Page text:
Some time last night my health turned a corner and I knew I would be OK. Sr. Michele knocked on my door at 8 and we went to eat breakfast at the little "German bakery" (more like street food in a bamboo tent) next door. Fr. Raniero was there and we sat outside and watched the wildlife. A peacock with a hurt foot came up and was fed by the cook who chased off a scrawny dog looking to share. We spied a fairly well fed gray cat (last night I'd come to get a bowl of vegetable soup, and some ginger-lemon juice with honey, and there was a pitiful looking orange kitten who ran squealing through across the dirt floor). Michele has also been sick and in hibernation. But she too is improved. Raniero, however, sounded all choked up, and Kay came by this computer a few minutes ago with no voice. Lois continues to be ill and Jerry seemed to be in some distress. The pilgrims from Sangha Shantivanam are dropping like flies!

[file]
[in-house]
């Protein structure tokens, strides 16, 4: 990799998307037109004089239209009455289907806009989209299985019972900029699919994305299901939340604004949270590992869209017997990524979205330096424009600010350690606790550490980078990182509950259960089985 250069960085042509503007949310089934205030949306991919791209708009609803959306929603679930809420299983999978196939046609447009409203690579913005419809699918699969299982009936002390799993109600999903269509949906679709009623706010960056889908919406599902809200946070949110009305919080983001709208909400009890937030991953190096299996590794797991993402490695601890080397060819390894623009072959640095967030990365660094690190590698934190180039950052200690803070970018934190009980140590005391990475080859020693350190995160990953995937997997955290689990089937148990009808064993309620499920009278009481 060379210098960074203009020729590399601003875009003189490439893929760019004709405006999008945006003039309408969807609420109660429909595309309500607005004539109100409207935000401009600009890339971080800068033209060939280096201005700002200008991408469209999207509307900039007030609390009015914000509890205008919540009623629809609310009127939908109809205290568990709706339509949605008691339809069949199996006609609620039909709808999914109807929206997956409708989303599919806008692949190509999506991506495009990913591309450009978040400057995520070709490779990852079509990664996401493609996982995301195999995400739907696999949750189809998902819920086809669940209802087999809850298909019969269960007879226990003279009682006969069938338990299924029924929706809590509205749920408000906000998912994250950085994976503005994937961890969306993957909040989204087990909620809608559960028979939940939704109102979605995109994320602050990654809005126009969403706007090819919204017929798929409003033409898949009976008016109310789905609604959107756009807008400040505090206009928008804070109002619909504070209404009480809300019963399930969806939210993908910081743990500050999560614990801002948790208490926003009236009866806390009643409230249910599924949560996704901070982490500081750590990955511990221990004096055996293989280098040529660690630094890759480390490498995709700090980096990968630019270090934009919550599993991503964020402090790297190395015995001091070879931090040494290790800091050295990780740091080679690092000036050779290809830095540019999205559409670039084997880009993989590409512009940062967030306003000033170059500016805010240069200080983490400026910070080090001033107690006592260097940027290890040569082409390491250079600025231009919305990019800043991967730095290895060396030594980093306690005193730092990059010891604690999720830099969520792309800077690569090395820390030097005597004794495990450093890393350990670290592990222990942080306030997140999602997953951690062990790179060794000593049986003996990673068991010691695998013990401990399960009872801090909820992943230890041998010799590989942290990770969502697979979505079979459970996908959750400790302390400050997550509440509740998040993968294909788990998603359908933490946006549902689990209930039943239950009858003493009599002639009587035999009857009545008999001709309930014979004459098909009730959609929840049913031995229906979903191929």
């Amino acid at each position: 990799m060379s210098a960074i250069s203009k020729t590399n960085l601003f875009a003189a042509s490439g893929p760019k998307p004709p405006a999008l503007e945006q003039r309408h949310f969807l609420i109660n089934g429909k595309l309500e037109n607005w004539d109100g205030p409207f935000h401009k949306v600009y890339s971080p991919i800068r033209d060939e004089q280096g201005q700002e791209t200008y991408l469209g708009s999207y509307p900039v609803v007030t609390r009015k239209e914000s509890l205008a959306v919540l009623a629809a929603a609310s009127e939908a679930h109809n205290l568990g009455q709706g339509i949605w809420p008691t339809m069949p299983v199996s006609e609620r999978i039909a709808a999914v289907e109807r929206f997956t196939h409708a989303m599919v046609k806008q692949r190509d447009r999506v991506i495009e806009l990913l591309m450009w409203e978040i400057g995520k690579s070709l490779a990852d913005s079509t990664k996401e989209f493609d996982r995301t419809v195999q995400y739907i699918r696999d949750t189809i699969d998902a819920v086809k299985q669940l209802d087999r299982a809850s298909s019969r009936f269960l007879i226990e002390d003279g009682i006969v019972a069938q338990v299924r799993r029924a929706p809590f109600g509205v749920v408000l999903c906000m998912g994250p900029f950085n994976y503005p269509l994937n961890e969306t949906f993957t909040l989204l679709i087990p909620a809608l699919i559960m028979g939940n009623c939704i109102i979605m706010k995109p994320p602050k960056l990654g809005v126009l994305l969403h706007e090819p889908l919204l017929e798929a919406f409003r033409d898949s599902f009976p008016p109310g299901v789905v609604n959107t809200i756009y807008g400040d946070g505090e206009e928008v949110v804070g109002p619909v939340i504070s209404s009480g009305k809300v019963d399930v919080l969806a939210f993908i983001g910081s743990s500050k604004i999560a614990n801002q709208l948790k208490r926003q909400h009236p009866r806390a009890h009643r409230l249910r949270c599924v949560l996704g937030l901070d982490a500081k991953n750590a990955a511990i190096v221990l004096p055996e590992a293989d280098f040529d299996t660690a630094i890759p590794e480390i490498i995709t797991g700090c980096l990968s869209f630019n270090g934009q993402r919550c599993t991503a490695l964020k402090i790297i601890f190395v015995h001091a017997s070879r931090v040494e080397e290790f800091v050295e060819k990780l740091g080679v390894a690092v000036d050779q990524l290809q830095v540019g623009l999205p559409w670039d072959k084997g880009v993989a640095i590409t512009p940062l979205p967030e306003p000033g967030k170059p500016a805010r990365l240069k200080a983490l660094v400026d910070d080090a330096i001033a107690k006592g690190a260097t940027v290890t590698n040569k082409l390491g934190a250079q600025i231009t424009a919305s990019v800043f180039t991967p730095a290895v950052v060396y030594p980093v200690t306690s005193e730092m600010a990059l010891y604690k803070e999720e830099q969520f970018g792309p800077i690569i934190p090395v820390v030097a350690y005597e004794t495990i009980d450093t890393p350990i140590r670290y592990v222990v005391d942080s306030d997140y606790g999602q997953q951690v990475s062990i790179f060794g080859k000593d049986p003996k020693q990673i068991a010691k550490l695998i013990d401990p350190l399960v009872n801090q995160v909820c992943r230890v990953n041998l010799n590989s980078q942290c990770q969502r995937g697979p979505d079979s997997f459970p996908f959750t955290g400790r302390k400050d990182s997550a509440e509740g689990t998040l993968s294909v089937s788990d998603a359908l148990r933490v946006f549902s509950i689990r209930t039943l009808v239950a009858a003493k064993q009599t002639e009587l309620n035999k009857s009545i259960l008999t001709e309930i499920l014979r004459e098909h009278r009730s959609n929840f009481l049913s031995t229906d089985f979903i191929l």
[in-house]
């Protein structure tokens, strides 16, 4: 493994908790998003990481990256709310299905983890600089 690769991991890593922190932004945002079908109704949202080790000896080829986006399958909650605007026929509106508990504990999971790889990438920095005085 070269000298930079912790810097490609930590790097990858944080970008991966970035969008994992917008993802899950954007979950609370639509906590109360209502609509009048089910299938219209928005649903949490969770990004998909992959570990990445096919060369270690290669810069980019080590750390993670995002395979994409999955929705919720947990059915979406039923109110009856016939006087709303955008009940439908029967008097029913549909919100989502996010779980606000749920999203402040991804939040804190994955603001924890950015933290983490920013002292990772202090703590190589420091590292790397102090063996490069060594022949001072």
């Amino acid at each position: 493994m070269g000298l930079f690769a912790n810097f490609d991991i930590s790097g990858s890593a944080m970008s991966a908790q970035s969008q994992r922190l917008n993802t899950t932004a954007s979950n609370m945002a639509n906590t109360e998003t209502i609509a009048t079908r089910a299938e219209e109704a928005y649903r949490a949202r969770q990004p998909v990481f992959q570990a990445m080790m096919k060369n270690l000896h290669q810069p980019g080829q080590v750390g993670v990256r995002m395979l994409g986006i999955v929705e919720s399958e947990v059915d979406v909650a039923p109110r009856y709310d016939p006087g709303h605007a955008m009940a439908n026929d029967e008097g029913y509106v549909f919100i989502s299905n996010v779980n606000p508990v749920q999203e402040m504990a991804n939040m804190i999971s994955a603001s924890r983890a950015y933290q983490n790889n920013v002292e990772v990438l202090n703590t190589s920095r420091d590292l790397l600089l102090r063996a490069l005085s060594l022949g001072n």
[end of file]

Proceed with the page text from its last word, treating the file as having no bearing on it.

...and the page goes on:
The best laid plans often turn to mush. I wanted this blog to record chronologically our pilgrimage to India and my journey to Thailand and its islands, along with stays in London and Paris at either end. I've kept a handwritten journal, taken photos and made notes for various blog postings but either the internet connection was absent (Shantivanam is rather remote) or I was ill. So what follows will be bits and pieces. For example, did you know that you can dedicate your hair to God? The family above were happy to have their photo taken at the Sri Ranganathaswamy Temple in Trichy, a huge temple dedicated to Vishnu (it's either that or Shiva), where the father and his girls had shaved their heads and given the hair to the brahmins as a puja (sacrifice). The barber covered their heads with sandlewood to sanctify and heal any small cuts.